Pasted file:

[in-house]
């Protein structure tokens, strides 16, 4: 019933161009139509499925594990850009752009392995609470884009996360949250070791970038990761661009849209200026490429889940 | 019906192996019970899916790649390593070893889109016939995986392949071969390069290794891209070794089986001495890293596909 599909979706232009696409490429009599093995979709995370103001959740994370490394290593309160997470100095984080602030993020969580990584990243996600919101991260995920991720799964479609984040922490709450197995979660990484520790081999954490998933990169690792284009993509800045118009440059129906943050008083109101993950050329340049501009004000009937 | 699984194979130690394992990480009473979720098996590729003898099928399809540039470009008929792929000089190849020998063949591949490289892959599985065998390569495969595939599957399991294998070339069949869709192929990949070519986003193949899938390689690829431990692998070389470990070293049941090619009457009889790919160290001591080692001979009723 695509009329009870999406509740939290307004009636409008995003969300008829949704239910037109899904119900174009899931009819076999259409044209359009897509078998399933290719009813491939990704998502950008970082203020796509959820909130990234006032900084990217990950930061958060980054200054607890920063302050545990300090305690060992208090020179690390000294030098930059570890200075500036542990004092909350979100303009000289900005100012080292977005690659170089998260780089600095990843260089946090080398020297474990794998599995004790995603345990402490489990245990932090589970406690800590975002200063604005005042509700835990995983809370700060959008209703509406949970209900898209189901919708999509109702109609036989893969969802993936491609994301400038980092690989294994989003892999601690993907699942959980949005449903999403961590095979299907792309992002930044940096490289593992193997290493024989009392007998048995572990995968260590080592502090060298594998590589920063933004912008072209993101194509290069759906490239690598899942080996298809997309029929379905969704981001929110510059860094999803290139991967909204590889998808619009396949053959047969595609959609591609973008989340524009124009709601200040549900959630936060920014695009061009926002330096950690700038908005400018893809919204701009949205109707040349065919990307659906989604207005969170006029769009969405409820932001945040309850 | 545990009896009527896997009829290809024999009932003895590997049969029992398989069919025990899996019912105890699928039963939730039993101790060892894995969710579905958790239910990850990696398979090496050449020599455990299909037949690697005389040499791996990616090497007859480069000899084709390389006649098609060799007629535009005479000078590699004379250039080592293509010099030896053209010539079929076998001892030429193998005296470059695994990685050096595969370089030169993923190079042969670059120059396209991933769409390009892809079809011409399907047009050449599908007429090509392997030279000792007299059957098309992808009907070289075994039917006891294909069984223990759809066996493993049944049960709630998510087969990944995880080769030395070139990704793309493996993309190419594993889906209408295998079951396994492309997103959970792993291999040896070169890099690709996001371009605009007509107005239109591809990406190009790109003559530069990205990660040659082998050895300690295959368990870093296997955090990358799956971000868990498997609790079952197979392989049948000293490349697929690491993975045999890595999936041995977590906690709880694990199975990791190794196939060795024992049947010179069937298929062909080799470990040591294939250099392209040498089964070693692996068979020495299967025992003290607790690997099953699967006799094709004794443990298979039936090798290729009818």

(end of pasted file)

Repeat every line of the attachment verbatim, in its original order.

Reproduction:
[in-house]
């Protein structure tokens, strides 16, 4: 019933161009139509499925594990850009752009392995609470884009996360949250070791970038990761661009849209200026490429889940 | 019906192996019970899916790649390593070893889109016939995986392949071969390069290794891209070794089986001495890293596909 599909979706232009696409490429009599093995979709995370103001959740994370490394290593309160997470100095984080602030993020969580990584990243996600919101991260995920991720799964479609984040922490709450197995979660990484520790081999954490998933990169690792284009993509800045118009440059129906943050008083109101993950050329340049501009004000009937 | 699984194979130690394992990480009473979720098996590729003898099928399809540039470009008929792929000089190849020998063949591949490289892959599985065998390569495969595939599957399991294998070339069949869709192929990949070519986003193949899938390689690829431990692998070389470990070293049941090619009457009889790919160290001591080692001979009723 695509009329009870999406509740939290307004009636409008995003969300008829949704239910037109899904119900174009899931009819076999259409044209359009897509078998399933290719009813491939990704998502950008970082203020796509959820909130990234006032900084990217990950930061958060980054200054607890920063302050545990300090305690060992208090020179690390000294030098930059570890200075500036542990004092909350979100303009000289900005100012080292977005690659170089998260780089600095990843260089946090080398020297474990794998599995004790995603345990402490489990245990932090589970406690800590975002200063604005005042509700835990995983809370700060959008209703509406949970209900898209189901919708999509109702109609036989893969969802993936491609994301400038980092690989294994989003892999601690993907699942959980949005449903999403961590095979299907792309992002930044940096490289593992193997290493024989009392007998048995572990995968260590080592502090060298594998590589920063933004912008072209993101194509290069759906490239690598899942080996298809997309029929379905969704981001929110510059860094999803290139991967909204590889998808619009396949053959047969595609959609591609973008989340524009124009709601200040549900959630936060920014695009061009926002330096950690700038908005400018893809919204701009949205109707040349065919990307659906989604207005969170006029769009969405409820932001945040309850 | 545990009896009527896997009829290809024999009932003895590997049969029992398989069919025990899996019912105890699928039963939730039993101790060892894995969710579905958790239910990850990696398979090496050449020599455990299909037949690697005389040499791996990616090497007859480069000899084709390389006649098609060799007629535009005479000078590699004379250039080592293509010099030896053209010539079929076998001892030429193998005296470059695994990685050096595969370089030169993923190079042969670059120059396209991933769409390009892809079809011409399907047009050449599908007429090509392997030279000792007299059957098309992808009907070289075994039917006891294909069984223990759809066996493993049944049960709630998510087969990944995880080769030395070139990704793309493996993309190419594993889906209408295998079951396994492309997103959970792993291999040896070169890099690709996001371009605009007509107005239109591809990406190009790109003559530069990205990660040659082998050895300690295959368990870093296997955090990358799956971000868990498997609790079952197979392989049948000293490349697929690491993975045999890595999936041995977590906690709880694990199975990791190794196939060795024992049947010179069937298929062909080799470990040591294939250099392209040498089964070693692996068979020495299967025992003290607790690997099953699967006799094709004794443990298979039936090798290729009818």